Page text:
I read a wonderful–and true to life–piece in The New York Times the other day, called “Stupid Writer Tricks.” The author, novelist Ben Dolnick, laments his time spent investigating the writing techniques of famous writers (as in how they wrote, like, where they sat when they wrote, or whether they used a No. 2 pencil or a typewriter, etc. rather than their actual writing).
As he puts it in the article:
I had, for a long time, a profound vulnerability to hearing about these sorts of routines. Of course I knew that writing was terrifically hard work, and that there was no secret code, as in a video game, that would unlock Tolstoy-mode, enabling me to crank out canon-worthy novellas before lunch. But I persisted in believing that I might one day come upon some technique, some set of tricks, that would vault me irreversibly onto the professional plane. I didn’t have a working printer, but I agreed wholeheartedly with Joan Didion that I needed to be sleeping in the same room as my manuscript, so as never to lose touch with it. It would be years before I’d written so much as a single chapter of a novel, but I knew that when I finished a book, I would, like Anthony Trollope, begin my next one on the very same day.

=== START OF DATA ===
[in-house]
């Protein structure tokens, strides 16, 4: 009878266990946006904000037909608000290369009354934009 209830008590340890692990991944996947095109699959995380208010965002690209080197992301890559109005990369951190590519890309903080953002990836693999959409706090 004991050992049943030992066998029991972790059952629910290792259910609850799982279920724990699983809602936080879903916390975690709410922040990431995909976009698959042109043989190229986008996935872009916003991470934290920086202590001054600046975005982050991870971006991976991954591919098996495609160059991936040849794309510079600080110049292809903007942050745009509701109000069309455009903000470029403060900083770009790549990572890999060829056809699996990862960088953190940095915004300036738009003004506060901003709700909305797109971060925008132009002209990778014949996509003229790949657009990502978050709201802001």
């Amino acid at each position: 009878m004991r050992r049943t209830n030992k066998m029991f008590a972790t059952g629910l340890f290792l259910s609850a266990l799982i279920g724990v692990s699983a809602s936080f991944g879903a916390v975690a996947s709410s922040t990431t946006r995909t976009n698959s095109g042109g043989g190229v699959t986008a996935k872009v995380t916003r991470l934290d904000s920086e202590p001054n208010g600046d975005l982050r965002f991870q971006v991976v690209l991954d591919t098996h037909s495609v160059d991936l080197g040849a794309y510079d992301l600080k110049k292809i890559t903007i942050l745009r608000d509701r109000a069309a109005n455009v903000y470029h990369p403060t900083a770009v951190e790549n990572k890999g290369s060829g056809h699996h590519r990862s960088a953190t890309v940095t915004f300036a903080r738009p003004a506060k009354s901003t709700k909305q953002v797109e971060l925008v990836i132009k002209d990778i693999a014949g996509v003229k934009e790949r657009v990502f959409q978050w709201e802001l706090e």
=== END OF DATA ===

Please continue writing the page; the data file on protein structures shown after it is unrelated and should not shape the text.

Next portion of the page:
I confess to seeing a lot of truth, and a lot of myself, in this piece.
The “imaginary author interviews I occasionally conduct with myself while brushing my teeth” that Dolnick mentions bear more than a passing resemblance to my own inner fantasy life (though usually I’m on Letterman or Craig Ferguson, not in the pages of The Paris Review). And I would be lying if I said I haven’t been occasionally browsing the prices of stand-up desks since learning that’s how Hemingway preferred to work. (I’ve also taken to drinking mojitos on the same principle).
So I resolved to take Mr. Dolnick’s advice: he points out that
the important thing is not the techniques, but the spirit in which you take them up. If you reach out, as I spent all those years doing, like a drowning man for a scrap of wood, then you’ll most likely flail until you and your technique sink together in an unhappy mass. If, though, you can reach out from a position of calm, as a swimmer reaches out for a kickboard before turning to begin his next lap, then you might find yourself feeling what all the tricks and tips are finally pointing toward: freedom.
Naturally, what was the first thing I did after vowing to be more free of concerns about writing, about not worrying so much about how I write and just write more, and not spending so much time investigating how others have done the same work in the past?
I read this article by Austin Grossman about how working on video games taught him how to write.
PS: I really wish Dolnick hadn’t pointed out that all those Paris Review interviews are available online…